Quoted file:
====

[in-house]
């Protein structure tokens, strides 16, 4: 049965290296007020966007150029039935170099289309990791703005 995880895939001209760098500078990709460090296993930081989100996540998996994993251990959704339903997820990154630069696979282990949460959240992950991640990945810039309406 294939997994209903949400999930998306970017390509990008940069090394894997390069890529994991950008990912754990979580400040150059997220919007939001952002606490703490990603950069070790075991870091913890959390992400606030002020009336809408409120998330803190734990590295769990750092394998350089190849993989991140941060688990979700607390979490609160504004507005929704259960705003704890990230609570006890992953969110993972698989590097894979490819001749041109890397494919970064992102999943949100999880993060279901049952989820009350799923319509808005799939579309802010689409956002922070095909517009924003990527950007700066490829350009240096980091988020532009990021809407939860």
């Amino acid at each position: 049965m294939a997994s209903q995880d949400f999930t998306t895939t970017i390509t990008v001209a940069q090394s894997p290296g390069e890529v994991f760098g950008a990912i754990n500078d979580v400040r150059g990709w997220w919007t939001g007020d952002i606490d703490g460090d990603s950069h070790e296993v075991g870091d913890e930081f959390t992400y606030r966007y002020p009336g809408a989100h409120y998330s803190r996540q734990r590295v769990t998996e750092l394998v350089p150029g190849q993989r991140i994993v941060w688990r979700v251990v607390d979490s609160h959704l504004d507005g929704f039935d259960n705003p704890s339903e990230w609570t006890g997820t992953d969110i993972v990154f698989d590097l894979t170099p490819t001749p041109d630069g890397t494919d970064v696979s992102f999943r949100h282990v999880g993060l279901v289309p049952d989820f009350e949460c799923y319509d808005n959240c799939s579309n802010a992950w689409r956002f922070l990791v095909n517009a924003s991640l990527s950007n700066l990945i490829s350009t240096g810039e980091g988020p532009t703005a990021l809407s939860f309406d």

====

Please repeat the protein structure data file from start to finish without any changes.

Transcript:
[in-house]
């Protein structure tokens, strides 16, 4: 049965290296007020966007150029039935170099289309990791703005 995880895939001209760098500078990709460090296993930081989100996540998996994993251990959704339903997820990154630069696979282990949460959240992950991640990945810039309406 294939997994209903949400999930998306970017390509990008940069090394894997390069890529994991950008990912754990979580400040150059997220919007939001952002606490703490990603950069070790075991870091913890959390992400606030002020009336809408409120998330803190734990590295769990750092394998350089190849993989991140941060688990979700607390979490609160504004507005929704259960705003704890990230609570006890992953969110993972698989590097894979490819001749041109890397494919970064992102999943949100999880993060279901049952989820009350799923319509808005799939579309802010689409956002922070095909517009924003990527950007700066490829350009240096980091988020532009990021809407939860």
């Amino acid at each position: 049965m294939a997994s209903q995880d949400f999930t998306t895939t970017i390509t990008v001209a940069q090394s894997p290296g390069e890529v994991f760098g950008a990912i754990n500078d979580v400040r150059g990709w997220w919007t939001g007020d952002i606490d703490g460090d990603s950069h070790e296993v075991g870091d913890e930081f959390t992400y606030r966007y002020p009336g809408a989100h409120y998330s803190r996540q734990r590295v769990t998996e750092l394998v350089p150029g190849q993989r991140i994993v941060w688990r979700v251990v607390d979490s609160h959704l504004d507005g929704f039935d259960n705003p704890s339903e990230w609570t006890g997820t992953d969110i993972v990154f698989d590097l894979t170099p490819t001749p041109d630069g890397t494919d970064v696979s992102f999943r949100h282990v999880g993060l279901v289309p049952d989820f009350e949460c799923y319509d808005n959240c799939s579309n802010a992950w689409r956002f922070l990791v095909n517009a924003s991640l990527s950007n700066l990945i490829s350009t240096g810039e980091g988020p532009t703005a990021l809407s939860f309406d």